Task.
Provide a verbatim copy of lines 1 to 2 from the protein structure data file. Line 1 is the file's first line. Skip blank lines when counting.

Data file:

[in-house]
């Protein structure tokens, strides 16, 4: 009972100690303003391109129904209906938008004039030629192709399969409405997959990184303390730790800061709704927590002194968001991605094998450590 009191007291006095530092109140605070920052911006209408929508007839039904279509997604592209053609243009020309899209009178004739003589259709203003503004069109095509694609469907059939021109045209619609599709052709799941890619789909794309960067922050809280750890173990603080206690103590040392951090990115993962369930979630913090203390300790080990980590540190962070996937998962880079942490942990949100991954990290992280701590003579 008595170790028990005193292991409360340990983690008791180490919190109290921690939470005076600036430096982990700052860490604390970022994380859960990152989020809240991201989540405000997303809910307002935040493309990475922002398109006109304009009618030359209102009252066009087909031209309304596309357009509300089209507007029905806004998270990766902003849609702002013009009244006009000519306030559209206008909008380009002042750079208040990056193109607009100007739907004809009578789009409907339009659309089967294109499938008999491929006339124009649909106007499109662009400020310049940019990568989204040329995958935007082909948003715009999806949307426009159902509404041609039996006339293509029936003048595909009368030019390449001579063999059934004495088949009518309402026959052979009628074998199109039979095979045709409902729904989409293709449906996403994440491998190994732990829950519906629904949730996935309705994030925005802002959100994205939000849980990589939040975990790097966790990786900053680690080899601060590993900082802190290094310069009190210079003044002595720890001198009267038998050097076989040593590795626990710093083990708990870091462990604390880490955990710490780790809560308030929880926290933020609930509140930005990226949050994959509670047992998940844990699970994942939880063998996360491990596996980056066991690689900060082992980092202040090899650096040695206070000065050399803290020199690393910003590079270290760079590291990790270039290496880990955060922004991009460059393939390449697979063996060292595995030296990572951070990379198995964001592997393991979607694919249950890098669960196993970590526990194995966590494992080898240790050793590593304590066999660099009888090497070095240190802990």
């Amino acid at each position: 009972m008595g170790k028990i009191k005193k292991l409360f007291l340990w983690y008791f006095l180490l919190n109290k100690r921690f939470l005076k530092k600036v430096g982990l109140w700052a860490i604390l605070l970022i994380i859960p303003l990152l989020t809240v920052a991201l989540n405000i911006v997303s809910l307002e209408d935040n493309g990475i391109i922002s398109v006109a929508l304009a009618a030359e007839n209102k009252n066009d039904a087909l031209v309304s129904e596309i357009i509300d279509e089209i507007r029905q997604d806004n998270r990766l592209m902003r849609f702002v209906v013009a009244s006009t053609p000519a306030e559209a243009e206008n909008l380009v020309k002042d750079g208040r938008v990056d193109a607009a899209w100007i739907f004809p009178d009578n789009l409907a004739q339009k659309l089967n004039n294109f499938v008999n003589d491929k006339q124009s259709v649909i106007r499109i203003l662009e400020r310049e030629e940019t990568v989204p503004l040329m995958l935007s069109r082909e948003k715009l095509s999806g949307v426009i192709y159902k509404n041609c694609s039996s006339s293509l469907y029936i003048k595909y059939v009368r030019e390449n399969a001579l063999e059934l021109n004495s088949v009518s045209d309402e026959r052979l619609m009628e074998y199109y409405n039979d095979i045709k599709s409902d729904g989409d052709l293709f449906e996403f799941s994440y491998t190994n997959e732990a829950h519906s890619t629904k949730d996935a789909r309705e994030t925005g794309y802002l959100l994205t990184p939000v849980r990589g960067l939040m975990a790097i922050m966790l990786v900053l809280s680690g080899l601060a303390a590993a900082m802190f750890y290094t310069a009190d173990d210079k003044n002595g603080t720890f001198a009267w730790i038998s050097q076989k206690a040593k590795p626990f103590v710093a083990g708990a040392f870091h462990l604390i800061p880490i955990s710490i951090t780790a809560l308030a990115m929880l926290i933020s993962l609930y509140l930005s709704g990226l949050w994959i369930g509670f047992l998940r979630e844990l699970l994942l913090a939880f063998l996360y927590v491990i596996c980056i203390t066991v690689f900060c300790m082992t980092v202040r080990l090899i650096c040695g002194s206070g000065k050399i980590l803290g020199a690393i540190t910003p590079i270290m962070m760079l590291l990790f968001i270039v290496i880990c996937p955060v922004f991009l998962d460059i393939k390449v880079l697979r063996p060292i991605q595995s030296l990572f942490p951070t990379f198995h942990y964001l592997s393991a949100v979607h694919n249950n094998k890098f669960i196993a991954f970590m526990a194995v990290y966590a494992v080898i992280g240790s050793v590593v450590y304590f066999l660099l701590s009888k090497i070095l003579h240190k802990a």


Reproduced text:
[in-house]
């Protein structure tokens, strides 16, 4: 009972100690303003391109129904209906938008004039030629192709399969409405997959990184303390730790800061709704927590002194968001991605094998450590 009191007291006095530092109140605070920052911006209408929508007839039904279509997604592209053609243009020309899209009178004739003589259709203003503004069109095509694609469907059939021109045209619609599709052709799941890619789909794309960067922050809280750890173990603080206690103590040392951090990115993962369930979630913090203390300790080990980590540190962070996937998962880079942490942990949100991954990290992280701590003579 008595170790028990005193292991409360340990983690008791180490919190109290921690939470005076600036430096982990700052860490604390970022994380859960990152989020809240991201989540405000997303809910307002935040493309990475922002398109006109304009009618030359209102009252066009087909031209309304596309357009509300089209507007029905806004998270990766902003849609702002013009009244006009000519306030559209206008909008380009002042750079208040990056193109607009100007739907004809009578789009409907339009659309089967294109499938008999491929006339124009649909106007499109662009400020310049940019990568989204040329995958935007082909948003715009999806949307426009159902509404041609039996006339293509029936003048595909009368030019390449001579063999059934004495088949009518309402026959052979009628074998199109039979095979045709409902729904989409293709449906996403994440491998190994732990829950519906629904949730996935309705994030925005802002959100994205939000849980990589939040975990790097966790990786900053680690080899601060590993900082802190290094310069009190210079003044002595720890001198009267038998050097076989040593590795626990710093083990708990870091462990604390880490955990710490780790809560308030929880926290933020609930509140930005990226949050994959509670047992998940844990699970994942939880063998996360491990596996980056066991690689900060082992980092202040090899650096040695206070000065050399803290020199690393910003590079270290760079590291990790270039290496880990955060922004991009460059393939390449697979063996060292595995030296990572951070990379198995964001592997393991979607694919249950890098669960196993970590526990194995966590494992080898240790050793590593304590066999660099009888090497070095240190802990």